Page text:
The effect of a 12-week course of omega-3 polyunsaturated fatty acids on lipid parameters in hypertriglyceridemic adult HIV-infected patients undergoing HAART: a randomized, placebo-controlled pilot trial.Clin Ther. 2012 Jan; 34(1):67-76.CT
Hypertriglyceridemia is common in patients with HIV treated with highly active antiretroviral therapy (HAART).
The goal of this study was to investigate the effect of the polyunsaturated fatty acids (PUFA) docosahexaenoic acid (DHA) 460 mg/eicosapentaenoic acid (EPA) 380 mg on hypertriglyceridemia in HIV-treated patients.
A double-blind, placebo-controlled, randomized, multicenter pilot study was undertaken in 48 evaluable HIV-infected patients undergoing HAART, with fasting triglyceride levels of 3.39 to 11.3 mmol/L. Patients were allowed fibrate or niacin but not statins and were randomized to PUFA 4 g daily versus placebo for 12 weeks. The primary end point was mean fasting triglyceride levels.
The study included 48 patients; 23 in the PUFA group (mean age, 46.1 years) and 25 in the placebo group (mean age, 43.6 years). All except one were male. All patients in the PUFA group were white; in the placebo group, 20 were white, 4 Asian, and 1 black. The PUFA group had a mean body mass index of 24.7 kg/m(2); the placebo group, 24.1 kg/m(2). All patients were receiving concomitant fibrate therapy. Median baseline triglyceride levels were 5.58 (1.76-10.6) mmol/L for the PUFA group and 4.29 (1.81-6.14) mmol/L for the placebo group. PUFA reduced triglycerides by a median of 1.75 mmol/L versus a 0.41 mmol/L increase for the placebo group (baseline-corrected percentage change relative to placebo [95% CI, -69.48% to -6.53%; P = 0.019). No effect was seen on biochemical or virologic safety parameters. No severe treatment-emergent adverse events (TEAEs) occurred. Mild and moderate TEAEs occurred in 20 PUFA-treated patients versus 19 patients receiving placebo. Five were adjudged treatment related, and one was due to cholelithiasis, which led to early discontinuation. Most TEAEs affected the gastrointestinal tract (DHA/EPA, n = 7; placebo, n = 4) and comprised diarrhea, nausea, and flatulence (DHA/EPA vs placebo: 3, 2, and 2 vs 2, 0, and 0, respectively).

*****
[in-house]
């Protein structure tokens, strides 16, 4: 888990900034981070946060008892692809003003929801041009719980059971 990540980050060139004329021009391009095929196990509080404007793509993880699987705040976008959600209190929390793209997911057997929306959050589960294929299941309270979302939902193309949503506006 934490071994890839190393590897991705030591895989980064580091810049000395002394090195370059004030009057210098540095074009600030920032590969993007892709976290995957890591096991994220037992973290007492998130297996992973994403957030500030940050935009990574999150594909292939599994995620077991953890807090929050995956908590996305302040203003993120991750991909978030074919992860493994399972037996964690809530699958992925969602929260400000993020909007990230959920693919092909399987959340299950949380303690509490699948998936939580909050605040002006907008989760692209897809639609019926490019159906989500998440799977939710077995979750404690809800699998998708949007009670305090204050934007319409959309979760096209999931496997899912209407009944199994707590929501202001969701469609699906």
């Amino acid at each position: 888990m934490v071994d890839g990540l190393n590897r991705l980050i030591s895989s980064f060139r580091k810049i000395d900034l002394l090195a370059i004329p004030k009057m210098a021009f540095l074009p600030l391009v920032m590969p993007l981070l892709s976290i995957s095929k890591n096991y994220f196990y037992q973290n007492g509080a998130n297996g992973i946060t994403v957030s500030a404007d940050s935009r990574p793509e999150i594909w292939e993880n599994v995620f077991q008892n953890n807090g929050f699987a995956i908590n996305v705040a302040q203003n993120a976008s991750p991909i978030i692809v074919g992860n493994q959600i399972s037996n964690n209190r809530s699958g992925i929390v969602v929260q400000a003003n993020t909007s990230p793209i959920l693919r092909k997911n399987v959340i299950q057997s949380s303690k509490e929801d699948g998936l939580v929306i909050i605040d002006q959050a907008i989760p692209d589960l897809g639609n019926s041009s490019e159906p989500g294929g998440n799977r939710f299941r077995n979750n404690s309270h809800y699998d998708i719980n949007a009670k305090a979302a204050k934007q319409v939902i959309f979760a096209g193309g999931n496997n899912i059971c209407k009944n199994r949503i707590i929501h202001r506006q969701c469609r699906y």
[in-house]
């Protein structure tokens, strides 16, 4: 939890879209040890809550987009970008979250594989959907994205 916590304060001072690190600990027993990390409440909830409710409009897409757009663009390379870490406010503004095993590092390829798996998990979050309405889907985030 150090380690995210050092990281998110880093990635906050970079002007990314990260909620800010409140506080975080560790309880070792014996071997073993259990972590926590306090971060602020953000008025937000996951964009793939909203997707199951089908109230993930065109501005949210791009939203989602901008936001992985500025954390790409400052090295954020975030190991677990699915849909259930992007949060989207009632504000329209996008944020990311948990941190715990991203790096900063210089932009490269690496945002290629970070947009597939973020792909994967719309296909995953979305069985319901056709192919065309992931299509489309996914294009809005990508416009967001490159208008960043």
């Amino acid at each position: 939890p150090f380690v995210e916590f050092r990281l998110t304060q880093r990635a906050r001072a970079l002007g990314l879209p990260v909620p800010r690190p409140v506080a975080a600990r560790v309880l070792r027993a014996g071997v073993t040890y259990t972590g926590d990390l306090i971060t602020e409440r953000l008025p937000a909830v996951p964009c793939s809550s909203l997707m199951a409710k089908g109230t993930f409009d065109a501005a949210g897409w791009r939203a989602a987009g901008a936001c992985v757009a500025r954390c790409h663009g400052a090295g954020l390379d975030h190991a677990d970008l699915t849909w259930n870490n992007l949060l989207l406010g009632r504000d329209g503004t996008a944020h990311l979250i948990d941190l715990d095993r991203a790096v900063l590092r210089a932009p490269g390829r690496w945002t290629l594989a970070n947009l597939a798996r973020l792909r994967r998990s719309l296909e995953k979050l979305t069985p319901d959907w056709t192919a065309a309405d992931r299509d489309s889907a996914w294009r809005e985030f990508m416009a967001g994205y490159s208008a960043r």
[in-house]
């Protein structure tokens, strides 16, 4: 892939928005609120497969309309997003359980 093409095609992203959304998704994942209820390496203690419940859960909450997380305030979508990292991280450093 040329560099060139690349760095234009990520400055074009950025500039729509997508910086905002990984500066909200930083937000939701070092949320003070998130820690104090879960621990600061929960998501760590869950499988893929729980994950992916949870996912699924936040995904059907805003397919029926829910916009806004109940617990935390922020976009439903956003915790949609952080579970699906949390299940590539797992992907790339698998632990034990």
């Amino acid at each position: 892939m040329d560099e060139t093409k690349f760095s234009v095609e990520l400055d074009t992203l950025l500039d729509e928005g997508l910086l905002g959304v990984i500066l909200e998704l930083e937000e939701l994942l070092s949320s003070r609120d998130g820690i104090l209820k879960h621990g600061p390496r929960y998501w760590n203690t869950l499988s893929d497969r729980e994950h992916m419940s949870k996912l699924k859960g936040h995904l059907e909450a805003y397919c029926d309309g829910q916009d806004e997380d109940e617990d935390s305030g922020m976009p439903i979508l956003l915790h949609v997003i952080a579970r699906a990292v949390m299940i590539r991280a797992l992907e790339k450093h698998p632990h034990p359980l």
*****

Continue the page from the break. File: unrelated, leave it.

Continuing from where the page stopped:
PUFA therapy with DHA/EPA reduced triglyceride levels significantly compared with placebo in HIV-infected patients with HAART-associated hypertriglyceridemia.